On this 200th anniversary of the  Sinhale – British 1815 pact (signed on 2 March 1815), it is not too late for the British to apologise to the direct descendants of the Sinahala Buddhist families that suffered from their brutal carnage.  The atrocities committed were crimes against humanity of unimaginable proportions. It is not too late for the British to pay compensation to the direct descendants of their atrocities – a recommendation made by the Sinhala Commission in the early 2000s. On behalf of few  Uva families (direct innocent descendants of the atrocities), Sri Lanka Support Group (Global) has decided to take up the issue of compensation with the British Government.

The writer is the President of Sri Lanka Support Group (Global)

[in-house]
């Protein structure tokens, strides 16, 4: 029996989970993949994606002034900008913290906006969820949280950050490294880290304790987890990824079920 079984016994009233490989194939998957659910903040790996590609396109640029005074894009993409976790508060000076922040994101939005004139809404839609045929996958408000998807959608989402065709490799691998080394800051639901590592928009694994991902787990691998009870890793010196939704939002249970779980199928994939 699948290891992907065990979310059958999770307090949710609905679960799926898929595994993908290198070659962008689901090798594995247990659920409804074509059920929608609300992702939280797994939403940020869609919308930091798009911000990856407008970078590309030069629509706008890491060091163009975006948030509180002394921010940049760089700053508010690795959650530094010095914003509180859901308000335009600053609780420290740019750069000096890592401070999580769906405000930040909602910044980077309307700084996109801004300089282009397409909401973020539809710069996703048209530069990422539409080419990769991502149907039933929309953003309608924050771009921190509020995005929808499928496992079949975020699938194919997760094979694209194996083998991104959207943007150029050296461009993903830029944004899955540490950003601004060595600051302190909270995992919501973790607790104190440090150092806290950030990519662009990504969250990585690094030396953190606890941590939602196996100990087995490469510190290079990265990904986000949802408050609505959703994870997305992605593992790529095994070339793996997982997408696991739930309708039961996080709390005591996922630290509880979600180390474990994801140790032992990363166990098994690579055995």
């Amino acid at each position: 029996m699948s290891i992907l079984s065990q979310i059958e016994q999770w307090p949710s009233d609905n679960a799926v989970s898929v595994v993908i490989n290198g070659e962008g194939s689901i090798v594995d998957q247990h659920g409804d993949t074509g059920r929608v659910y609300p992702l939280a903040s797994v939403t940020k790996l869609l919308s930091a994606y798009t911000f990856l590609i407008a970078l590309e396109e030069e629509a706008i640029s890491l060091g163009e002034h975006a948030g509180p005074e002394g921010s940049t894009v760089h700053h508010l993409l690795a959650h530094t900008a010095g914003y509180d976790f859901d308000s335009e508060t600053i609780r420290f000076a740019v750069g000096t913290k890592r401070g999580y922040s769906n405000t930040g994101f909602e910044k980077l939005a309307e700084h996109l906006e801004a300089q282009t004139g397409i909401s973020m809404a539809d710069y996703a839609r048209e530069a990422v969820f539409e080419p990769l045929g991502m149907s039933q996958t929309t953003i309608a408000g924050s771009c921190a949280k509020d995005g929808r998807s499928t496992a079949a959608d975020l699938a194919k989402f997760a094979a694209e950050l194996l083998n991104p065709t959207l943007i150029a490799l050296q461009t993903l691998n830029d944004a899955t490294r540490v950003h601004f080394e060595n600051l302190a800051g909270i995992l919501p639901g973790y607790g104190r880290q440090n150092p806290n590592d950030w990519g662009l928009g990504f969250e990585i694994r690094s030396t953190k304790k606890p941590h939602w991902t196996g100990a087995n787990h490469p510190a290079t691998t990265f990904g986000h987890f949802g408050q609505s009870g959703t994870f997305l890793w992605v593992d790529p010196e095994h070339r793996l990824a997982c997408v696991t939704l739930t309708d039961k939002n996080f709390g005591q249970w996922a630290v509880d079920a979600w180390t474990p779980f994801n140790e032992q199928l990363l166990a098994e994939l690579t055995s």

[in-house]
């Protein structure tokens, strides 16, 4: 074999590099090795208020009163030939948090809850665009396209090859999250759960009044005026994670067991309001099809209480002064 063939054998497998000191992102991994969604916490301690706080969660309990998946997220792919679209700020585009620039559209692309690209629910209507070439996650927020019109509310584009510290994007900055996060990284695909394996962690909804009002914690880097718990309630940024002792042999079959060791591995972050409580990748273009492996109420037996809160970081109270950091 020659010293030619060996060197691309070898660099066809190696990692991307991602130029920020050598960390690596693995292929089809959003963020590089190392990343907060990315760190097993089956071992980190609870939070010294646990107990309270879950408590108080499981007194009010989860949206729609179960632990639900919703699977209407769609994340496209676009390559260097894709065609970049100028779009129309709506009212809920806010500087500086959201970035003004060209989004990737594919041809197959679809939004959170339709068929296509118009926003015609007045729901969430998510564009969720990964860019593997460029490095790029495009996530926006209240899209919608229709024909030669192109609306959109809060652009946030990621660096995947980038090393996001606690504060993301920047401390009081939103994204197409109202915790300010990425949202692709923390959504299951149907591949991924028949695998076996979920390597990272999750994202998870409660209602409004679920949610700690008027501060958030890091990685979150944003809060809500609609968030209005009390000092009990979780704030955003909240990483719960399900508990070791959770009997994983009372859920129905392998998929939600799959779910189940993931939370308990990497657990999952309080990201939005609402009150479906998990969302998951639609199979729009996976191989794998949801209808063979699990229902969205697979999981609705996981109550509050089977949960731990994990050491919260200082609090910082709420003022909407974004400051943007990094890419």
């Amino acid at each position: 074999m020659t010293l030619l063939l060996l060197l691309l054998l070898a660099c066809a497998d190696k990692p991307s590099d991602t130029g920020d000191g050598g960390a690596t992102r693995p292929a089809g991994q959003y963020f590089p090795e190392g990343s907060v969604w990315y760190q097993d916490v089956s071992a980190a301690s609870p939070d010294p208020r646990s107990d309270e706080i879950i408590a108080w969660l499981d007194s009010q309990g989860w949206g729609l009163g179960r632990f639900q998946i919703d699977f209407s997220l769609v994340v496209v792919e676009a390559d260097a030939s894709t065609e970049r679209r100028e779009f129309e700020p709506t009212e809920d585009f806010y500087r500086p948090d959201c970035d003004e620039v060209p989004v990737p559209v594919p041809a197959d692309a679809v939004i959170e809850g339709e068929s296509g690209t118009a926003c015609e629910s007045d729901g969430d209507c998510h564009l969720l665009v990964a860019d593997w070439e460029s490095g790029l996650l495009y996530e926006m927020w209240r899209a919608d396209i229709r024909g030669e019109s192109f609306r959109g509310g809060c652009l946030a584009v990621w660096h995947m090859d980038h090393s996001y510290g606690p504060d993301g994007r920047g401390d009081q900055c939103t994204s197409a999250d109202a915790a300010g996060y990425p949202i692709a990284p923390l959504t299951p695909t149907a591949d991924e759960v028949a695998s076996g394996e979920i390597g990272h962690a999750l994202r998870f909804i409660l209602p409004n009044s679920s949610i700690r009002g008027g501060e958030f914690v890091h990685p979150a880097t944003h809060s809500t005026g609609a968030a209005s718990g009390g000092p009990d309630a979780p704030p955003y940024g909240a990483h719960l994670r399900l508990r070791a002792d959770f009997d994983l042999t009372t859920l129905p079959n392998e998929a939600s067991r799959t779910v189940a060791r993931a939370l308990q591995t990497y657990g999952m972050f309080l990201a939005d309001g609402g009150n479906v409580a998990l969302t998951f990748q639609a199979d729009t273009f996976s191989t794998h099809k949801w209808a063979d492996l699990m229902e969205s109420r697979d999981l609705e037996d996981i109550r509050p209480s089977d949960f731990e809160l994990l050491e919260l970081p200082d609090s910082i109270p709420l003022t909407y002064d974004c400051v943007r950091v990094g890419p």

40 Responses to “This year, 2015, marks the bicentenary of the Kandyan Convention- Did Sri Lanka lose sovereignty due to supremacy of the British Empire or Sinhala infighting?”

  1. Lorenzo Says:

    The main reason for the fall of the SINHALE KINGDOM in 1815 was Singhalese trusted a TAMIL.

    That is the main reason.

    “True, the King, Sri Wickrama Rajasinghe, was not a native Sinhalese (a Tamil speaking Telugu from South India), but, he carried out his duties as a true Sinhala Buddhist.”


    He was a drunkard. He was a womanizer. A HINDU. And a violent person.

    ONLY 2 HINDU kings in SL killed ROYAL CHILDREN in execution style. ELLALAN and KANNASAMY NAYAKA.

    NO Buddhist king killed ROYAL CHILDREN. It is NOT a Buddhist practice but a HINDU practice. Had there been a SINGHALA BUDDHIST king we should have survived 1815 as we survived previous attempts.

    NEVER trust a Tamil to lead SL. That is the lesson. Endia NEVER trusts Tamils to lead Endia. Kalam was just a NOMINAL president without powers. PM has the power in Endia. NO Tamil will ever be allowed to become PM in Endia.

  2. Lorenzo Says:

    BREAKING NEWS – parliament dissolved, elections on August 17.

  3. Susantha Wijesinghe Says:



    LORENZO !! Pathfinder Foundation fell short of the Run-Away.